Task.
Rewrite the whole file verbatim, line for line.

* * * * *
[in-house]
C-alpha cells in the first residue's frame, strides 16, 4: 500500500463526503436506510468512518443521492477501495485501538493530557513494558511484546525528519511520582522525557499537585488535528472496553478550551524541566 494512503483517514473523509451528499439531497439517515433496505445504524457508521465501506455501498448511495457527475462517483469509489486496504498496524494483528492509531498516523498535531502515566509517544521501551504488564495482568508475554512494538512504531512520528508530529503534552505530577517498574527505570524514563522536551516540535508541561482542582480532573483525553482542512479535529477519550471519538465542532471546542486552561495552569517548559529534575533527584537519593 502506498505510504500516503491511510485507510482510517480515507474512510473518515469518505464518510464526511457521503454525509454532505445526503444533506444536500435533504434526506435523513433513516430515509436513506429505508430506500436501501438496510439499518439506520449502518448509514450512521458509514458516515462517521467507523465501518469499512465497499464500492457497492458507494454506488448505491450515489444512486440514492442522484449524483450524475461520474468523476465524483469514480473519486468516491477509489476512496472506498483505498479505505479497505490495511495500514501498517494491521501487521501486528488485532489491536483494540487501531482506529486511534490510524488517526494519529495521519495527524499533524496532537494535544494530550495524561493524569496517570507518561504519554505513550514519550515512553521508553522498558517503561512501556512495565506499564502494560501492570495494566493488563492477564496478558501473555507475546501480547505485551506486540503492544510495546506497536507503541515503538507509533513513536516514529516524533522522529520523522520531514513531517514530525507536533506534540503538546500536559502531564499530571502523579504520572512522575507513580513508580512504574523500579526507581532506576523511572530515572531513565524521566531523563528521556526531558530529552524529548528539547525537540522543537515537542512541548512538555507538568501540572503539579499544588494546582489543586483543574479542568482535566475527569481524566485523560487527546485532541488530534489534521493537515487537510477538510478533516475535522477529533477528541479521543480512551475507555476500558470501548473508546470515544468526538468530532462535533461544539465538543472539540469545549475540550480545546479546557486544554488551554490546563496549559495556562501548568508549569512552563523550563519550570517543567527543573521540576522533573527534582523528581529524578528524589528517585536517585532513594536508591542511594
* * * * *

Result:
[in-house]
C-alpha cells in the first residue's frame, strides 16, 4: 500500500463526503436506510468512518443521492477501495485501538493530557513494558511484546525528519511520582522525557499537585488535528472496553478550551524541566 494512503483517514473523509451528499439531497439517515433496505445504524457508521465501506455501498448511495457527475462517483469509489486496504498496524494483528492509531498516523498535531502515566509517544521501551504488564495482568508475554512494538512504531512520528508530529503534552505530577517498574527505570524514563522536551516540535508541561482542582480532573483525553482542512479535529477519550471519538465542532471546542486552561495552569517548559529534575533527584537519593 502506498505510504500516503491511510485507510482510517480515507474512510473518515469518505464518510464526511457521503454525509454532505445526503444533506444536500435533504434526506435523513433513516430515509436513506429505508430506500436501501438496510439499518439506520449502518448509514450512521458509514458516515462517521467507523465501518469499512465497499464500492457497492458507494454506488448505491450515489444512486440514492442522484449524483450524475461520474468523476465524483469514480473519486468516491477509489476512496472506498483505498479505505479497505490495511495500514501498517494491521501487521501486528488485532489491536483494540487501531482506529486511534490510524488517526494519529495521519495527524499533524496532537494535544494530550495524561493524569496517570507518561504519554505513550514519550515512553521508553522498558517503561512501556512495565506499564502494560501492570495494566493488563492477564496478558501473555507475546501480547505485551506486540503492544510495546506497536507503541515503538507509533513513536516514529516524533522522529520523522520531514513531517514530525507536533506534540503538546500536559502531564499530571502523579504520572512522575507513580513508580512504574523500579526507581532506576523511572530515572531513565524521566531523563528521556526531558530529552524529548528539547525537540522543537515537542512541548512538555507538568501540572503539579499544588494546582489543586483543574479542568482535566475527569481524566485523560487527546485532541488530534489534521493537515487537510477538510478533516475535522477529533477528541479521543480512551475507555476500558470501548473508546470515544468526538468530532462535533461544539465538543472539540469545549475540550480545546479546557486544554488551554490546563496549559495556562501548568508549569512552563523550563519550570517543567527543573521540576522533573527534582523528581529524578528524589528517585536517585532513594536508591542511594